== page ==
I didn’t want to debate the politics of food. I just wanted to eat some, and learn a little more about life on a farm.
Our hosts were Kate and Dan Marsiglio, a couple in their 30s with two young children, Lucia and Isaac. They met in R.O.T.C. at Syracuse University and later taught school in New Jersey.
Farming fever set in when they moved to Rindge, N.H., to teach at the Meeting School, a Quaker boarding school and working farm. Mr. Marsiglio’s parents, from Mahwah, N.J., bought Stony Creek Farm in 1985. Dan and Kate were married in a field near the creek. With grandparents fairly close, moving to the 85-acre farm four years ago was an easy decision.
They began to practice what they call “seat of the pants” farming. They raised sheep, chickens, Tamworth pigs and, eventually, registered belted Galloway cattle. They figured out how to coax vegetables out of the hilly, rocky fields. They sold meat and vegetables to neighbors, at a farmers’ market and even to the local senior feeding program.
But it quickly became clear that they weren’t going to make it financially. A mink decapitated dozens of chickens. A fox decimated the turkeys. And the farmers’ market is so small they are lucky if they clear $100 on a Sunday.
And perhaps as much as farming, they wanted to teach people about agricultural alternatives. So this year they signed on with Feather Down Farms, a high-end European farm-stay chain.
A Dutchman named Luite Moraal created the luxe farm-stay company in 2003. Each farm has tents with wood floors and wood-burning stoves for heat and cooking. The beds are comfy. Light comes from oil lamps and candles and the kitchen is generously equipped.
Feather Down became popular in the Netherlands, then the United Kingdom. The Marsiglios’ is among the first three farms in the United States to sign up. By next year, there will be 20, said Feather Down’s manager for the United States, Paula Disbrowe, a food writer based in Austin, Tex.
The tents were shipped to Stony Creek Farm from the Netherlands, along with two technicians to help set them up. The farmers didn’t have to pay a thing. Everything was included, down to the framed photographs of farm animals and a hand-cranked coffee grinder that decorate the tent.
The company required the Marsiglios to provide plumbing for the tents and to build a shower house with hot water. The couple also had to construct a paddock so guests can pet small farm animals and search for free eggs. They expanded their farm store so we wouldn’t have to visit the grocery store.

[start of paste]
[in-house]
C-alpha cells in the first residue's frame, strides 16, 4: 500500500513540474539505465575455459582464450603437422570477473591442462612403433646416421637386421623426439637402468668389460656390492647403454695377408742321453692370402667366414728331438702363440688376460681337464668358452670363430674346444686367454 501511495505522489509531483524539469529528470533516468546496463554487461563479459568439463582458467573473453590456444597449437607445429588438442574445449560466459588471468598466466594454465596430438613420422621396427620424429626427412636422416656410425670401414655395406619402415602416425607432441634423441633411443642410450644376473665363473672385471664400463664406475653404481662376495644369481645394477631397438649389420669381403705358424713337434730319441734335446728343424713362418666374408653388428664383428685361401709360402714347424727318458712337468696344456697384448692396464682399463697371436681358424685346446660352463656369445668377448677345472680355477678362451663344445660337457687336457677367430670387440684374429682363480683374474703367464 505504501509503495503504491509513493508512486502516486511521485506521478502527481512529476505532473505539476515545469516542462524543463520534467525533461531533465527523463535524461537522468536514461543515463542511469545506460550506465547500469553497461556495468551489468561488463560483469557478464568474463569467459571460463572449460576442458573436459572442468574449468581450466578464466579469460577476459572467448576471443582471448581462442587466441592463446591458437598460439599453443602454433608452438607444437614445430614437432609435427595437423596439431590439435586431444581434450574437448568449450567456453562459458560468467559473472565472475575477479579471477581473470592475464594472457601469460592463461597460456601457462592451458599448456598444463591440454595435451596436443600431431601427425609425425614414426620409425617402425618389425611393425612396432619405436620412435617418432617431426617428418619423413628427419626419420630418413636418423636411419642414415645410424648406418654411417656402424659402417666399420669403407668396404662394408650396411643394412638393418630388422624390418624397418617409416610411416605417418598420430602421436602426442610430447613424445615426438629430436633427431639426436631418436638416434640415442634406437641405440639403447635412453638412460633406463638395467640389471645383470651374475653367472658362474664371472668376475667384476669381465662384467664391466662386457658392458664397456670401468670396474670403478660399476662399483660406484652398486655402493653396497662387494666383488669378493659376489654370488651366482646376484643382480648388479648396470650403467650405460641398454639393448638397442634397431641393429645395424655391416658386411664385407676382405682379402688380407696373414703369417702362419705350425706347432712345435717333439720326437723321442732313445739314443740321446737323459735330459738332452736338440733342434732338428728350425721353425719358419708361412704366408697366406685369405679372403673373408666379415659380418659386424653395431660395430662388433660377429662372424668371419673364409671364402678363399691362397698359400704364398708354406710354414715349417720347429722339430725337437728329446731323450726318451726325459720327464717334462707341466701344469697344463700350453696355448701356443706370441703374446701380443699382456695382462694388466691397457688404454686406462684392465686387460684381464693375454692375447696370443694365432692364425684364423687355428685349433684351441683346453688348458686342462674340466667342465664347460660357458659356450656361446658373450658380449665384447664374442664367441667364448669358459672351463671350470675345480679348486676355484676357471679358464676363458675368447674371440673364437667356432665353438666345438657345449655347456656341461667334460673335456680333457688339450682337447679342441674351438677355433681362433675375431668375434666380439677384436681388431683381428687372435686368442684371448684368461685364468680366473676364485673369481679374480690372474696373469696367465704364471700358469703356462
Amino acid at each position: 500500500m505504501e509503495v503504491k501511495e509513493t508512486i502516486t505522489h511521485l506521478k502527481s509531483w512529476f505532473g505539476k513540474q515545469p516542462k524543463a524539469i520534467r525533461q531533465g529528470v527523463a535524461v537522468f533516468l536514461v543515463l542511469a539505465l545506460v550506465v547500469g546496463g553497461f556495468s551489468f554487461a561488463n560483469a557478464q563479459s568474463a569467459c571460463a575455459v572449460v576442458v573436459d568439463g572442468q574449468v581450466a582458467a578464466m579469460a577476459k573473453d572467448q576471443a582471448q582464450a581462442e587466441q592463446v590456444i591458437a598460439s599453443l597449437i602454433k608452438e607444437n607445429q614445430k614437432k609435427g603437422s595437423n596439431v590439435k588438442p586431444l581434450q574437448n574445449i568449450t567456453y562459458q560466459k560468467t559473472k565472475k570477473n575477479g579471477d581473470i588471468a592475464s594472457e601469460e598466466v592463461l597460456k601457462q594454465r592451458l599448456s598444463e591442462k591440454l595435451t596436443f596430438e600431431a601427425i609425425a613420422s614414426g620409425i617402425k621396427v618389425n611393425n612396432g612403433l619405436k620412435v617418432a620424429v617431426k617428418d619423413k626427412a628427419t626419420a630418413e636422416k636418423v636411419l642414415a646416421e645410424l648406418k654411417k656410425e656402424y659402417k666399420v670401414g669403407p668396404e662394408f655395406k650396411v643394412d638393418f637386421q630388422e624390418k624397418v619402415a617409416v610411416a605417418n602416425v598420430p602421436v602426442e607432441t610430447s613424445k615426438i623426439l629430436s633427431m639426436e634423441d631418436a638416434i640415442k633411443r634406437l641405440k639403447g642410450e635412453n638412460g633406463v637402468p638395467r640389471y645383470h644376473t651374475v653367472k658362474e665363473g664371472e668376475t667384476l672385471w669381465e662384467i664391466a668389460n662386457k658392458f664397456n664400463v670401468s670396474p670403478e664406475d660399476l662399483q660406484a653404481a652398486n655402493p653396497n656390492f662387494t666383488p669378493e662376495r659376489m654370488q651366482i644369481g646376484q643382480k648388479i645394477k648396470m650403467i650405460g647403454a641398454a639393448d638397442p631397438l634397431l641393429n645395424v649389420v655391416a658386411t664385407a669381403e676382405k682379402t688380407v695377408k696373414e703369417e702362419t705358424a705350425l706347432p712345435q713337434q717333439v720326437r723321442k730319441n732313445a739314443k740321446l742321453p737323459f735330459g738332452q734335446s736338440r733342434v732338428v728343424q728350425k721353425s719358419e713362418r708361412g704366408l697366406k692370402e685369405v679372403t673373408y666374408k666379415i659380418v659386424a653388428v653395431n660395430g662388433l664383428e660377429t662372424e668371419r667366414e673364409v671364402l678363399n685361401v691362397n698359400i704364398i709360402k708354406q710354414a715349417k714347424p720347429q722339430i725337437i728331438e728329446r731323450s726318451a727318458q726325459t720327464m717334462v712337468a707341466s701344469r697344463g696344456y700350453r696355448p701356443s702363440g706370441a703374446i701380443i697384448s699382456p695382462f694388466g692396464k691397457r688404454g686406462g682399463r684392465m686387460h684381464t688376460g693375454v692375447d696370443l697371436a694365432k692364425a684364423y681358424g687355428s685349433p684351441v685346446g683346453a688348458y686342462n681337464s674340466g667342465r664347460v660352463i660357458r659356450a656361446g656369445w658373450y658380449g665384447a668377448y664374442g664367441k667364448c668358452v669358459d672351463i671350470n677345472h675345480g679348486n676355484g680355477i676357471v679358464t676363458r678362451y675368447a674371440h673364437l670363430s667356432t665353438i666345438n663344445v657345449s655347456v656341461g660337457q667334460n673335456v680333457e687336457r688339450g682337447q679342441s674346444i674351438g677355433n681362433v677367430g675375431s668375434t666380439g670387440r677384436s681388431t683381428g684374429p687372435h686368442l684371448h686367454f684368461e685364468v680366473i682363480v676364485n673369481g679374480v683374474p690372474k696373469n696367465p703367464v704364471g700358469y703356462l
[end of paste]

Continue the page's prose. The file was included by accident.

A pizza oven was the last of the required amenities. Every Saturday, each Feather Down farmer has to offer guests a make-your-own pizza night for $15 a person. We used thin slices of green tomatoes from the 60 plants they had to pull because of late blight.
In exchange for the tents and for booking them, Feather Down keeps about 65 to 75 percent of what guests pay. Extra charges, like the gardening package I bought, go into the farmers’ pocket.
“You’re staying on their farm and you can hang in the tent, but if you want to do more with them you have to pay for their time,” Ms. Disbrowe said.
Ms. Marsiglio was the one who pushed to sign up, even though some friends and neighbors worried for her.
“I grew up here and I think it’s crazy,” said Annie Avery, a close friend who buys chickens and produce from the farm. “But if people want to come be on a farm and they can afford to do it, more power to them. They need to see that meat starts with a little cow.”
It wasn’t an easy sell for Mr. Marsiglio. “My initial feeling was that this was some kind of cop-out,” he said. But he came to see that it would help his family and their agricultural cause. “We are asking people to put money into our coffers so we can stick to our guns about this new way of agriculture.”
Eventually, they hope to offer chicken-butchering sessions where guests can scald, pluck and gut their dinner.
“I love the gutting,” Ms. Marsiglio said. “It’s becoming a lost skill and I am so happy to do it well.”
The innkeeping skills she’s still learning. Of course, it’s not easy to deal with wired guests who have just huffed their way up a steep hill to their tent, complaining the whole way that the iPhone doesn’t work.
Uh, that would be me.
Just to be sure we had a soft landing after our drive from Brooklyn, I ordered the “turn down” service for $35. That meant that in between chores, Ms. Marsiglio had to light our wood-burning stove, make our beds and leave out eggs, goat cheese and vegetables so I could make an omelet for dinner. For good measure, she added a dense loaf of wheat bread and some muffins thick with zucchini.
The only problem was, our tent was filled with smoke from a malfunctioning stove. We had to grab the eggs and our bags and move to another tent. That night we slept great. Until 4 a.m. when the rooster started crowing.
The next day, after my private vegetable-picking session in the 80-degree heat, we went on a farm tour. Then we visited the shower house. Clean, we trudged back up to our tent to rest. This farm life was hard.
Just as the baby started napping and I cracked open a book, Ms. Marsiglio yelled up from the paddock, “Kim, we’re starting the hay in about an hour!”
The haying, which was optional and free, was actually fun. It felt good to do the kind of work that makes cool water in a metal cup taste like the best thing to ever go down your throat.
And no one can argue that food doesn’t taste better so close to the source, or that watching your child wander around after a chicken isn’t cool.
Just wear sturdy shoes. And take your checkbook.